Andy Grove: How to Be a Mentor

If you turn teaching into a routine, 'you screw it up'

Corporate mentoring programs are a charade. The intent behind them is good, but like everything the professionals get a hold of, they turn it into an incredibly complex and counterproductive routine. I suspect the reason these programs exist is so HR can beat you up and have something they can brag about. The moment someone says “mentor” or “mentee,” I get waves of nausea.

My problem is this: As a manager you are supposed to be a resource. The principal job of somebody in management is to be a resource to the people who work for you. That means setting direction for them. It means kicking their asses if they lag. But the most important thing is to teach them how to deal with increasingly complex assignments, by letting them do the work and watching them. There is also role-modeling, critiquing, and on and on, all ending in —ing. All that is teaching. Some stuff in companies can be made routine and machine-like. But teaching? You routinize it, you screw it up.

At Intel, we had a job called technical assistants, or TAs, who would work with senior executives. I had good experiences with my TAs because I would look for people who could teach me about some element I needed. In the 1980s I had a marketing manager named Dennis Carter. I probably learned more from him than anyone in my career. He is a genius. He taught me what brands are. I had no idea—I thought a brand was the name on the box. He showed me the connection of brands to strategies. Dennis went on to be chief marketing officer. He was the person responsible for the Pentium name, “Intel Inside,”—he came up with all my good ideas.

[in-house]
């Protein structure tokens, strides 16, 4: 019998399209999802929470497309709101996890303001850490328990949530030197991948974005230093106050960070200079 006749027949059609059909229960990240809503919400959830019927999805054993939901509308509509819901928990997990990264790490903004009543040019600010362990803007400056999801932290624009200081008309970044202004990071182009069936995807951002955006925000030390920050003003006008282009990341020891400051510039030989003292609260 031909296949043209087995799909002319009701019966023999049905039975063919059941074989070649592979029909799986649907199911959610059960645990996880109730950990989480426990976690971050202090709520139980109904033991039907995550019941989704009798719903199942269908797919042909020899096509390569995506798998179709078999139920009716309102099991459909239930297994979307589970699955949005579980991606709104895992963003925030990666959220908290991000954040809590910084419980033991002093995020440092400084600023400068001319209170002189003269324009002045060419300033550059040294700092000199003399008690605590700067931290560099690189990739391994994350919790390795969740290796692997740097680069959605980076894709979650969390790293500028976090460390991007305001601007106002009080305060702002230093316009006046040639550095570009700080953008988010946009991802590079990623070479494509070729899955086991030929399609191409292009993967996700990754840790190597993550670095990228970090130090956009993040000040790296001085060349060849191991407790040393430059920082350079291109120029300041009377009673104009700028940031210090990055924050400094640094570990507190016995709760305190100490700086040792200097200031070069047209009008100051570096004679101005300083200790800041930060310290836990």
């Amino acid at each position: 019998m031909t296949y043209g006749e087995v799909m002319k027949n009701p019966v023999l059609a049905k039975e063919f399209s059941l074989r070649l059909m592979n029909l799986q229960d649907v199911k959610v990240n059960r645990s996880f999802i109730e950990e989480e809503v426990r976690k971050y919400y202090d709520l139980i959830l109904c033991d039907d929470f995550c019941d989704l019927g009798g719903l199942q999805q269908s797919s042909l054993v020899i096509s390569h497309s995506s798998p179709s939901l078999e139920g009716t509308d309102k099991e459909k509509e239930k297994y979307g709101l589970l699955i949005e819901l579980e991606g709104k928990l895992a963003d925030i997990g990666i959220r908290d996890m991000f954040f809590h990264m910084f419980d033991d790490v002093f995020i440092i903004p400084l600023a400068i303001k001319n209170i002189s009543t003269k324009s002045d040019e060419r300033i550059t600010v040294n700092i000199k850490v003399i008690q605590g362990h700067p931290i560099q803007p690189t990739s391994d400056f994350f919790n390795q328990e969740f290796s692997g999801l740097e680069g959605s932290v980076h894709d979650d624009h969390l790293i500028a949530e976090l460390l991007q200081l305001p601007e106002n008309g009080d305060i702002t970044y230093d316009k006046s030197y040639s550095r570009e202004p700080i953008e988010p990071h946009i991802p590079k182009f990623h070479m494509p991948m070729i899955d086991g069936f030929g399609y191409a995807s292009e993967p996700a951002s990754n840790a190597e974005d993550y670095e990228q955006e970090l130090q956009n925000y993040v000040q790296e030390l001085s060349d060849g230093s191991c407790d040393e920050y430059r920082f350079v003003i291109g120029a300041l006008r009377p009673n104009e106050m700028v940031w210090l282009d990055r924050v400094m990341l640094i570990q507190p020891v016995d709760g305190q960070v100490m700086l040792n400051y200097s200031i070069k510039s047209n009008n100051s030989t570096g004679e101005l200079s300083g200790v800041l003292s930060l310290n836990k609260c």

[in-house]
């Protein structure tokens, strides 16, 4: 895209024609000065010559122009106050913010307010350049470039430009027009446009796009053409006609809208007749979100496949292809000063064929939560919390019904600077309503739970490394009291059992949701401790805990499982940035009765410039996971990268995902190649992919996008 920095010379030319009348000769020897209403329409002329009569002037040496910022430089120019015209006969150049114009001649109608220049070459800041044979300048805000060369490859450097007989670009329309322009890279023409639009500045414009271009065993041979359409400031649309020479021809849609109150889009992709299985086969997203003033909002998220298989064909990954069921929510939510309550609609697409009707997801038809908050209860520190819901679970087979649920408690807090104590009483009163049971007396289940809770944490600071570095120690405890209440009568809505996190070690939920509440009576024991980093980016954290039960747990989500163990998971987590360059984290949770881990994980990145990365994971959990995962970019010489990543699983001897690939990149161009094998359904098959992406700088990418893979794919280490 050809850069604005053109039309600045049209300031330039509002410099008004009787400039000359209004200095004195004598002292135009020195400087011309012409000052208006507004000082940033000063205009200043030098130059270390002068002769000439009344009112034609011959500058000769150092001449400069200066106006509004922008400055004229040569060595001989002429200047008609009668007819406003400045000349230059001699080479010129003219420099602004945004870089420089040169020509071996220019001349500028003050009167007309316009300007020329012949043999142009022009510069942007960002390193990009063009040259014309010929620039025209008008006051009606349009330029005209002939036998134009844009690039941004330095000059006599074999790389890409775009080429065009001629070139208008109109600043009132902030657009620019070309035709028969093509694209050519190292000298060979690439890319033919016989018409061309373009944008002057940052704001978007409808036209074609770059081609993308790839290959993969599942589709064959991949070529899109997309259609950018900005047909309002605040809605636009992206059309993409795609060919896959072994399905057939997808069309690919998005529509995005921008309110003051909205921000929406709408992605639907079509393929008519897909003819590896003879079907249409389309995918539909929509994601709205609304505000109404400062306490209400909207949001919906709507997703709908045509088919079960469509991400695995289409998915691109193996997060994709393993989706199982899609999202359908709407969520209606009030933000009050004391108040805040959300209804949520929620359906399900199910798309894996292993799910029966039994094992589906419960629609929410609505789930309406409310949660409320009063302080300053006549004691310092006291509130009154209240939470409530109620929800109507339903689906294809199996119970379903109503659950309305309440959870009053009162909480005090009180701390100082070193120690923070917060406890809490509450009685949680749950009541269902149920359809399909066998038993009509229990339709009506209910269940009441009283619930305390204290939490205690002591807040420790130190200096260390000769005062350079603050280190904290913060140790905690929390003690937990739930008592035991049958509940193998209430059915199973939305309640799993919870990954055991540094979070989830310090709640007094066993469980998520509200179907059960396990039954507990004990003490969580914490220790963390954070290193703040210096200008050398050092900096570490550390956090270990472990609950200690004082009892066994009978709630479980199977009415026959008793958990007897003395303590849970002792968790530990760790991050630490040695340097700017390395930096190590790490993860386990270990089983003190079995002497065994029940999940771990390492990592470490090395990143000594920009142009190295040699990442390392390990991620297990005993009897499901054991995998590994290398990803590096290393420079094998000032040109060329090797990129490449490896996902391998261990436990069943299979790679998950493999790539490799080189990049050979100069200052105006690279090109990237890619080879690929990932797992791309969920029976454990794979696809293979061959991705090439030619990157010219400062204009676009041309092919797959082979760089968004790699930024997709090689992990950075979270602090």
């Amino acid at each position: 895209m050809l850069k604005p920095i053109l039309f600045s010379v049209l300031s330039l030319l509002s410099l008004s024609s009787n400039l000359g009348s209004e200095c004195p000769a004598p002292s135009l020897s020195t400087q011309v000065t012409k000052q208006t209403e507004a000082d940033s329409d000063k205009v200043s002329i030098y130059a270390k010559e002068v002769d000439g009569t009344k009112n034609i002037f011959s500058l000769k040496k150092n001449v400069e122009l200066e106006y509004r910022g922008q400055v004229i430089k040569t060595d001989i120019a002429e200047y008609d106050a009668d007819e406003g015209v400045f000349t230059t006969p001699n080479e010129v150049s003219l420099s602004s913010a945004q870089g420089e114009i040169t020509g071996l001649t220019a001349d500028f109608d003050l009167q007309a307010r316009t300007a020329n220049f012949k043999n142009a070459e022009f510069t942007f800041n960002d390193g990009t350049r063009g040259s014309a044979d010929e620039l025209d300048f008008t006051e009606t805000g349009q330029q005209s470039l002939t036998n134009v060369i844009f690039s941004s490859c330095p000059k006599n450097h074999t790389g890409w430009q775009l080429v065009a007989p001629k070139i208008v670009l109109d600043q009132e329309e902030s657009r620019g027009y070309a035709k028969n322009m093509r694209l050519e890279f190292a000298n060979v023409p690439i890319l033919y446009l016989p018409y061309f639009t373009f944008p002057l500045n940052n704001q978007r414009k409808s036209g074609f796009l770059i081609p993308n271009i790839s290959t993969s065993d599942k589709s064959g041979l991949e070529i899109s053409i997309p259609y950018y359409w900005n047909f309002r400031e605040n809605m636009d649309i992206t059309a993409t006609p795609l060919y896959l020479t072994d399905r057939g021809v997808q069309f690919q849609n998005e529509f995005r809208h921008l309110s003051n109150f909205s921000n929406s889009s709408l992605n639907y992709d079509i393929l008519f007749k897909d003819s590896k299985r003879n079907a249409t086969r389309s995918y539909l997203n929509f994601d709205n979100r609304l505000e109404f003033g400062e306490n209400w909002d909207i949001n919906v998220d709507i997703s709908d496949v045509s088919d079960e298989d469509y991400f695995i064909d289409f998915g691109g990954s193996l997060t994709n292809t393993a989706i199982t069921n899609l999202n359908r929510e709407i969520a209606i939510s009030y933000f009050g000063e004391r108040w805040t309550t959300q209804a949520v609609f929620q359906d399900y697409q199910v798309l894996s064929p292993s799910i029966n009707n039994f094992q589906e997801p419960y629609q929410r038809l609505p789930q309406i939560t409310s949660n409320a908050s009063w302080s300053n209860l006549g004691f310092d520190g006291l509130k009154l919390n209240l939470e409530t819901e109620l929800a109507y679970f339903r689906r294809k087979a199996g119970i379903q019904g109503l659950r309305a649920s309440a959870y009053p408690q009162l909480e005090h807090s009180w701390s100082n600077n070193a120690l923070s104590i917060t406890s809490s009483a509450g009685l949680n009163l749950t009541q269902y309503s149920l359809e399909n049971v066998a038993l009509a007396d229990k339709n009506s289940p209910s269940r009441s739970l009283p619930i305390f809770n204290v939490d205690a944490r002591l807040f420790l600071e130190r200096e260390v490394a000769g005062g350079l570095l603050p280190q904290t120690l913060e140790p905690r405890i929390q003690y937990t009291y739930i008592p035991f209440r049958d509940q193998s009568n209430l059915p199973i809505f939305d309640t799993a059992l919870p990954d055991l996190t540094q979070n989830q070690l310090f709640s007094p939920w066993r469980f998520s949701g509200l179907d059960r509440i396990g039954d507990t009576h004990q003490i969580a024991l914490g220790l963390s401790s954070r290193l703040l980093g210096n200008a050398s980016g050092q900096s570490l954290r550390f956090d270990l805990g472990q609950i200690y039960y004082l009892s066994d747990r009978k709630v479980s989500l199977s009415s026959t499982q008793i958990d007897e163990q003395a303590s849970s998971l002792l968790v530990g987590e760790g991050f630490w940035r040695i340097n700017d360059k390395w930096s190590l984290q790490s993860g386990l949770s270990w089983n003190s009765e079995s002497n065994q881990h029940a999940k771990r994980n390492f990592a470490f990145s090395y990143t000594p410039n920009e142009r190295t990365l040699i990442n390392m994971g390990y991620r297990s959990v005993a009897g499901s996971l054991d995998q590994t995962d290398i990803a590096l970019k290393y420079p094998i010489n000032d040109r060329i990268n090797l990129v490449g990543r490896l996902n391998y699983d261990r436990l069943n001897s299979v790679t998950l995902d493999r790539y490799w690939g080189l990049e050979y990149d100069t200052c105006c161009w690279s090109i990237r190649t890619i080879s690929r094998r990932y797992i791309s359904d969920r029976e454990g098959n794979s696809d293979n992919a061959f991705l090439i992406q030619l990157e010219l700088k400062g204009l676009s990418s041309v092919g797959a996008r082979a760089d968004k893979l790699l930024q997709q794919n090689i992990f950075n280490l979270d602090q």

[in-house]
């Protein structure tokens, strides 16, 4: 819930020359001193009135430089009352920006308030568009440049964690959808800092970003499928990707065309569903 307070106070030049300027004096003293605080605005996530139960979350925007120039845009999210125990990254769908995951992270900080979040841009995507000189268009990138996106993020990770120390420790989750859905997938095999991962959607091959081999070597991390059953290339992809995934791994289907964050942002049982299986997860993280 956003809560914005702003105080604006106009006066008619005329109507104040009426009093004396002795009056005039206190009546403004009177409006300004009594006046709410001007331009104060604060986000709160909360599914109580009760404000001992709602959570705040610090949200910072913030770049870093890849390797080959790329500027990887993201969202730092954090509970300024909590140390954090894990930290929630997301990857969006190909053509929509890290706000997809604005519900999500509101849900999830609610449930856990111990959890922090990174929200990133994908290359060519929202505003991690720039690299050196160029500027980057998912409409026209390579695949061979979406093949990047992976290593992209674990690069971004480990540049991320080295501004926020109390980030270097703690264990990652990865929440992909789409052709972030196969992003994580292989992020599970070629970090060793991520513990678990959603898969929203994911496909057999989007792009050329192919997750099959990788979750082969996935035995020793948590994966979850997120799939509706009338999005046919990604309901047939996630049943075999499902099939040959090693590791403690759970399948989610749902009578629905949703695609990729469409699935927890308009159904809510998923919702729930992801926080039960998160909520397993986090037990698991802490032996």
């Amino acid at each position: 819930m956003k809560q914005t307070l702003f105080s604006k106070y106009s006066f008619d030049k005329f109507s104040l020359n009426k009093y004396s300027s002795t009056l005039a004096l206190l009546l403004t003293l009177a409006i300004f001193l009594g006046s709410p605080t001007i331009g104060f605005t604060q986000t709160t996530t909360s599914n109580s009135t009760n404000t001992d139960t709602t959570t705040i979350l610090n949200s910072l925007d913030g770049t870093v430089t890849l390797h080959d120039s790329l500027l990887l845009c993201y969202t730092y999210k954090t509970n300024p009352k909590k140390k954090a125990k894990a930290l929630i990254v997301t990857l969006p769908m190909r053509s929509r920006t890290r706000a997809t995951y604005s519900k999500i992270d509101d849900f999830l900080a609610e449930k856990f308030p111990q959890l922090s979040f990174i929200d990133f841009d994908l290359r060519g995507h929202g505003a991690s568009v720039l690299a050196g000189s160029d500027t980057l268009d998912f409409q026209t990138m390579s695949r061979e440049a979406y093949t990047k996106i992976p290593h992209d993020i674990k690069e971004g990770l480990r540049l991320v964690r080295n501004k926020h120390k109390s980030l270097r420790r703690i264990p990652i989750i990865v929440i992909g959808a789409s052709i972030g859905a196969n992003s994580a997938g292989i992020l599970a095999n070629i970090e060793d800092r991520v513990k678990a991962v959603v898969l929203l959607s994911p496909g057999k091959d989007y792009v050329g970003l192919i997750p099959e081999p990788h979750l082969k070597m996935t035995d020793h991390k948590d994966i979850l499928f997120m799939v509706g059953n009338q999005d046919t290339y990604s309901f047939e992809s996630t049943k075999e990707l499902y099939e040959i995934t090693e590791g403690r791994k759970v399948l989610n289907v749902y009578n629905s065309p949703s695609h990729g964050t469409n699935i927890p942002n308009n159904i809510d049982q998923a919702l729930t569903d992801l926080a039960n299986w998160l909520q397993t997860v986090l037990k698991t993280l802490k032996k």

Almost 10 years later, the Internet became a factor. My knowledge of the Internet was almost nonexistent. Sean Maloney was a network engineer who was comfortable with bandwidth and communications. He worked with me for two years, and eventually became executive vice-president. In the late 1990s, my TA was an Internet applications guy, Mike Hoefflinger. I had him take me to selected Internet companies so I could learn—Google, Amazon, all the e-commerce companies. He set up the visits and brought me in, and on the way home he would explain what I’d heard. What the TAs got from me was seasoning. So I pushed a little. I beat them mercilessly—verbally, of course. The point wasn’t to teach them their job, but to teach them … I want to say manners. I don’t mean table manners, but how to handle hurdles, explosions, any old mess. It must have done some good. Paul Otellini became CEO of Intel. Renée James became senior VP for software.

Did I mentor them? They taught me as much as I taught them. So who is the mentor and who is the mentee? Is “mentee” a real word? I hate it.

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